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From Alchemy to Chemistry

From Alchemy to Chemistry


At the beginning of the seventeenth century, chemistry remained in its infancy. Scientists still had not agreed upon language to describe chemicals and had no ways of classifying them. In addition, chemistry played a role in many different fields that did not necessarily share knowledge with one another: medicine, metallurgy (the science of metals and their uses), pottery making, glass manufacturing, and alchemy. The field that had the most direct impact on the birth of modern chemistry was alchemy. Alchemy was a combination of philosophy, religion, and primitive science whose chief goal was the perfection of matter. This goal included the conversion of metals into gold and the discovery of a potion that would cure all disease. Many scientists of the time viewed chemistry as a pseudo-science much like astrology and palm reading are viewed today. The work of Robert Boyle (1627-1691) helped to change this impression and led to the establishment of chemistry as an independent, modern science.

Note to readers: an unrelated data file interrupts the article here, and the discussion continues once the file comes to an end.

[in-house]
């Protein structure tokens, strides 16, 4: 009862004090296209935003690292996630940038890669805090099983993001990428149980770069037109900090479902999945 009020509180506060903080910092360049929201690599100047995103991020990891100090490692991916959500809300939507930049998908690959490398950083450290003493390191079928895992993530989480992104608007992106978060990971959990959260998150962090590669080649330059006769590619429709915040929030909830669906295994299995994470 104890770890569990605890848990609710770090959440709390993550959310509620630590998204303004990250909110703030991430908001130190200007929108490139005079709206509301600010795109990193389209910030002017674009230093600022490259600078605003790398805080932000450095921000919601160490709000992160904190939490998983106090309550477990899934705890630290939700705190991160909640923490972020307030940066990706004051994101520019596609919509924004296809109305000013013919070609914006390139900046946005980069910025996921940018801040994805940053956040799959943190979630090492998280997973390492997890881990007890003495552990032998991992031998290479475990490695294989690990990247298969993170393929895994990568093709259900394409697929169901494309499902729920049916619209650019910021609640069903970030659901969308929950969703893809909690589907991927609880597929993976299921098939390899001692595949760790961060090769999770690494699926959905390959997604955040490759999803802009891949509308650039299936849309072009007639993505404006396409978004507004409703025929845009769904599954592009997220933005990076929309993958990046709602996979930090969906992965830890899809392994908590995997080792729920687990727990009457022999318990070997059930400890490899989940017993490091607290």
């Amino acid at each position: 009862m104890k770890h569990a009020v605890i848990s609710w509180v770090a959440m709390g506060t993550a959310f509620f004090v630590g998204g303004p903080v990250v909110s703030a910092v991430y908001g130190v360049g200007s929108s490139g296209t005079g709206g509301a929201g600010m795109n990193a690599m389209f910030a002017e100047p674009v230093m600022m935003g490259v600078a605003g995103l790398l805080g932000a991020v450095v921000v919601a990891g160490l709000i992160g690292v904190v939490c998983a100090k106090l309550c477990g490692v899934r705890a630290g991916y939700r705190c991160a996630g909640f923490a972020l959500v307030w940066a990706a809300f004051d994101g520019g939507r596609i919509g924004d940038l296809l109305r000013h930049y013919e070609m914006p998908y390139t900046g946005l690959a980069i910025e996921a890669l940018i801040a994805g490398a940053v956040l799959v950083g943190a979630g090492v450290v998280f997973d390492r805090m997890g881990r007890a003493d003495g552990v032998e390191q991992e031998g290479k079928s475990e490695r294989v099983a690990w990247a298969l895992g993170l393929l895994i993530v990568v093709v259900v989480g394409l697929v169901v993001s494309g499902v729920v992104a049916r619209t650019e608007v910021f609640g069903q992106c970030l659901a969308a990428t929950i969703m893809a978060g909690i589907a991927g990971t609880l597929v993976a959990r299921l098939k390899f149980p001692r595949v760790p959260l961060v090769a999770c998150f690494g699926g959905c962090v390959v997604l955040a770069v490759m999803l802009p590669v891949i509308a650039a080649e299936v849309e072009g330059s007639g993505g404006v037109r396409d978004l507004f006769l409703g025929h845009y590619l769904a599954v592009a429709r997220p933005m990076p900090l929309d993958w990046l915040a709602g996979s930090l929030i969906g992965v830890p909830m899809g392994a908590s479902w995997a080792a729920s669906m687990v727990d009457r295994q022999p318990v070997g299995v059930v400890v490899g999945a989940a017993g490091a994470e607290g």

Throughout the Middle Ages, alchemists tended to cloak their written work in symbolism and secrecy. This was partly due to the religious circumstances of the times. Many faced the threat of the Inquisition if their experiments were looked on unfavorably. The Inquisition was established in the thirteenth century by the Catholic Church to try people who rebelled against religious authority. The punishments of the Inquisition could be severe and even deadly. Another reason for alchemists' secrecy was their fear that any powerful secrets they uncovered might lead to great evil if they fell into the wrong hands. As a result, alchemists used symbols and coded language that made it nearly impossible for an outsider to understand them. For example, mercury is referred to in their writings as green lion, venomous dragon, mother egg, or doorkeeper.

Alchemists believed that all matter was made of the same four elements (earth, air, fire, and water) in different arrangements and proportions. In other words, silver was thought to consist of earth, air, fire, and water as were frogs, bricks, and everything else in the universe. Alchemy consisted of trying to alter the proportions of these elements to make desired substances. According to this idea of matter, every chemical reaction was a kind of transmutation. Transmutation is a change in which one type of matter becomes another. For instance, alchemists believed that lead could be transmuted into gold. (It is now known that transmutation can occur only in special circumstances, such as during some types of radioactive decay.)